Gail (17 Dec 2011)
"The next big 'quake' & tsunami?"



Beijing China


LONDON (Reuters) - The sovereign debt crisis crippling the euro zone still threatens other developed economies, leaving Britain and Japan teetering on the edge of recession but with the United States seen several paces away from a slump, a Reuters poll found.

Reuters polls of over 250 economists taken over the past week found hatchets taken to 2012 forecasts for the euro zone, Britain and Japan as ultra-loose monetary policies have failed to stimulate enough growth.

Once-booming economies in Asia have also felt the effects of the slowdown, but earlier on Wednesday China pledged to guarantee growth in the face of an "extremely grim" outlook for the global economy in 2012. But the U.S. economy, the world's biggest, probably picked up speed in the last few months and will grow moderately in 2012, staving off the need for additional stimulus from the Federal Reserve. But GDP growth is expected to slow sharply to 1.8 percent in the first quarter, providing scant relief to U.S. President Barack Obama ahead of an election year.

At its annual policy-setting conference Beijing delivered a series of commitments to deliver economic stability, laying out a blueprint for the world's second-biggest economy in the year ahead. It promised to keep monetary policy "prudent," fiscal policy "pro-active" and consumer prices stable.

Strait of Malacca

#2 Malacca Chokepoint

#2 Malacca
"The key chokepoint in Asia with an estimated 13.6 million bbl/d flow..."

EIA: The Strait of Malacca, located between Indonesia, Malaysia, and Singapore, links the Indian Ocean to the South China Sea and Pacific Ocean. Malacca is the shortest sea route between Persian Gulf suppliers and the Asian markets –notably China, Japan, South Korea, and the Pacific Rim. Oil shipments through the Strait of Malacca supply China and Indonesia, two of the world's fastest growing economies. It is the key chokepoint in Asia with an estimated 13.6 million bbl/d flow in 2009.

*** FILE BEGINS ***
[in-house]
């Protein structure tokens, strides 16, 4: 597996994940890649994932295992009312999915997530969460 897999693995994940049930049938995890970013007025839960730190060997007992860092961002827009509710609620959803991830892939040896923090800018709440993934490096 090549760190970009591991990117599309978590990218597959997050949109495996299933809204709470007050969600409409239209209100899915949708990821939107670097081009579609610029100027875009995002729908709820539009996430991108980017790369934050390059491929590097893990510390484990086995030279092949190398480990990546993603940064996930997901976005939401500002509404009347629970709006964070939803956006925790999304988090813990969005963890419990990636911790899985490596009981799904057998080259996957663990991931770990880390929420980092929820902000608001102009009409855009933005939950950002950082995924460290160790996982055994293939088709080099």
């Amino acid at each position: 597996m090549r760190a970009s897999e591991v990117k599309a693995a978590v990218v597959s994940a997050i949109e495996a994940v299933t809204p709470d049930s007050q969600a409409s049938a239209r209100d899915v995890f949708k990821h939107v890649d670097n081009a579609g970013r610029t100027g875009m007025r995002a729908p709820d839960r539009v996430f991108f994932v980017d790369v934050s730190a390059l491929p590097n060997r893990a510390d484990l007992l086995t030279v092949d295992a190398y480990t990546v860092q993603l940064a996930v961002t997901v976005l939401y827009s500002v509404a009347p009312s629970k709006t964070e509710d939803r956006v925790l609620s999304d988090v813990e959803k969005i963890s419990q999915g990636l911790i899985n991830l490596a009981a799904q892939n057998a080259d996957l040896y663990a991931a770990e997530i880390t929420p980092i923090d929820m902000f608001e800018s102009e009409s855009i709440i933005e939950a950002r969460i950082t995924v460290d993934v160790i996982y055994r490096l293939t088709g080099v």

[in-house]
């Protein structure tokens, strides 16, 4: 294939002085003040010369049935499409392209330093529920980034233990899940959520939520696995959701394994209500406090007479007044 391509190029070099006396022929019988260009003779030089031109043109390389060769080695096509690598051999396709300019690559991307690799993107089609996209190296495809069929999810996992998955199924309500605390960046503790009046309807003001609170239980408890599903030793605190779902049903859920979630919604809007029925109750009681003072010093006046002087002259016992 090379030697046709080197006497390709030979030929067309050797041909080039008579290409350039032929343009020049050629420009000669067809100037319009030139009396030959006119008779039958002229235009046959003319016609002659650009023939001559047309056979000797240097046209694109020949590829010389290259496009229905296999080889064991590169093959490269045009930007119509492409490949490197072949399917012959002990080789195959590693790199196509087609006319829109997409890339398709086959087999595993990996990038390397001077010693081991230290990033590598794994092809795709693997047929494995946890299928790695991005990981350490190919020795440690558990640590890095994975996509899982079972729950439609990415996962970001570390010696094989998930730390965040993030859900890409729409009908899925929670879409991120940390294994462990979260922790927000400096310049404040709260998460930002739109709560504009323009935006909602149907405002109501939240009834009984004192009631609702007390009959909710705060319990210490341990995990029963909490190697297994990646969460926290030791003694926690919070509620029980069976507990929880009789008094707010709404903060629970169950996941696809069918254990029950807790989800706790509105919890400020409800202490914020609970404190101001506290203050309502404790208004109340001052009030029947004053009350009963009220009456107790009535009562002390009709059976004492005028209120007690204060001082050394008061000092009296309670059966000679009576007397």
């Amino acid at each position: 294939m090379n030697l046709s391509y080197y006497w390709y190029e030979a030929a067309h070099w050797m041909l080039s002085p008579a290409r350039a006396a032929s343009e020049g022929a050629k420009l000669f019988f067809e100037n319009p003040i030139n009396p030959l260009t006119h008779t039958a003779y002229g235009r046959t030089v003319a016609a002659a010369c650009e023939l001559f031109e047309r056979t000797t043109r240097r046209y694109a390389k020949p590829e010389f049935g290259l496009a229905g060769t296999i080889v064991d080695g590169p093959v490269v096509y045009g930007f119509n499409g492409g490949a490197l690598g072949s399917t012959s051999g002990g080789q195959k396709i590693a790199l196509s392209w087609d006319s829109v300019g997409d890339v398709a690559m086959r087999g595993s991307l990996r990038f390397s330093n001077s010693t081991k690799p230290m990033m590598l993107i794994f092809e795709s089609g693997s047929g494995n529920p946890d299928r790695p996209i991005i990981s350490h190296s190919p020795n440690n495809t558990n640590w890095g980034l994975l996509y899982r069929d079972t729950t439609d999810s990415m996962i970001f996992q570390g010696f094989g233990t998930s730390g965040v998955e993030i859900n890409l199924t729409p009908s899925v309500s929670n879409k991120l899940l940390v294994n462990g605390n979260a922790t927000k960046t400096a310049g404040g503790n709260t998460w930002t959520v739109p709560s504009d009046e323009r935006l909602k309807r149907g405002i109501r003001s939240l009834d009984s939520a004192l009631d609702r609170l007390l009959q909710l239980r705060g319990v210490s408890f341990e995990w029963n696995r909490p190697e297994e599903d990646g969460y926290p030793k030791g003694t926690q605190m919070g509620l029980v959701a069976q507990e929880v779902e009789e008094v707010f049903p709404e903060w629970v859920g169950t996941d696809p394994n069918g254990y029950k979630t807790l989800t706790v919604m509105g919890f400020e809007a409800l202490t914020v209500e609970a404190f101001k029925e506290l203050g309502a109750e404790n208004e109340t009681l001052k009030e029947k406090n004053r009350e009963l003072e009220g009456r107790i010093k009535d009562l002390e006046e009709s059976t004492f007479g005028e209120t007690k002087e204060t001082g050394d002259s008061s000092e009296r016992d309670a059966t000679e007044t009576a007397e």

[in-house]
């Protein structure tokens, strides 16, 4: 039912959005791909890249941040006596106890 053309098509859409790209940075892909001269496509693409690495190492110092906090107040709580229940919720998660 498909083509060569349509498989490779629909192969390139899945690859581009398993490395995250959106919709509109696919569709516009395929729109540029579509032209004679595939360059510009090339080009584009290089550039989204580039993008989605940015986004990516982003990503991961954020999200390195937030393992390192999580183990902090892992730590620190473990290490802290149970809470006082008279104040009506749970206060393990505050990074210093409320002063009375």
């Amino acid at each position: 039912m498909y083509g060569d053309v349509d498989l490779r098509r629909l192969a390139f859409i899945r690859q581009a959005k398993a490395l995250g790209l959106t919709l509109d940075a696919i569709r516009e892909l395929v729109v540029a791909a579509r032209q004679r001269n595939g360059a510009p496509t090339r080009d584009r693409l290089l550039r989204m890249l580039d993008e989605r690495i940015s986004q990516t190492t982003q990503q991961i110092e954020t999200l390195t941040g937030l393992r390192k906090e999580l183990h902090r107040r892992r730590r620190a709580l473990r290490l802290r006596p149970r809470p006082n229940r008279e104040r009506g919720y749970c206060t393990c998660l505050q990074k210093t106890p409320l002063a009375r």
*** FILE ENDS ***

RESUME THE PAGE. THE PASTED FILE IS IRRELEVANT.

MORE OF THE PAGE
From an economic and strategic perspective, the Strait of Malacca is one of the most important shipping lanes in the world.

The strait is the main shipping channel between the Indian Ocean and the Pacific Ocean, linking major Asian economies such as India, China, Japan and South Korea. The maximum size of a vessel that can make passage through the Strait is referred to as Malaccamax. The strait is not deep enough (at 25 metres or 82 feet) to permit some of the largest ships (mostly oil tankers) to use it. A ship that exceeds Malaccamax will typically use the Lombok Strait, Makassar Strait, Sibutu Passage and Mindoro Strait instead.

At Phillips Channel close to the south of Singapore, the Strait of Malacca narrows to 2.8 km (1.5 nautical miles) wide, creating one of the world's most significant traffic choke points.

Latest Earthquakes in the World

MAP 7.1 2011/12/14 05:04:57 -7.518 146.767 121.2



Mid-Point - March 21st 2013

God Bless,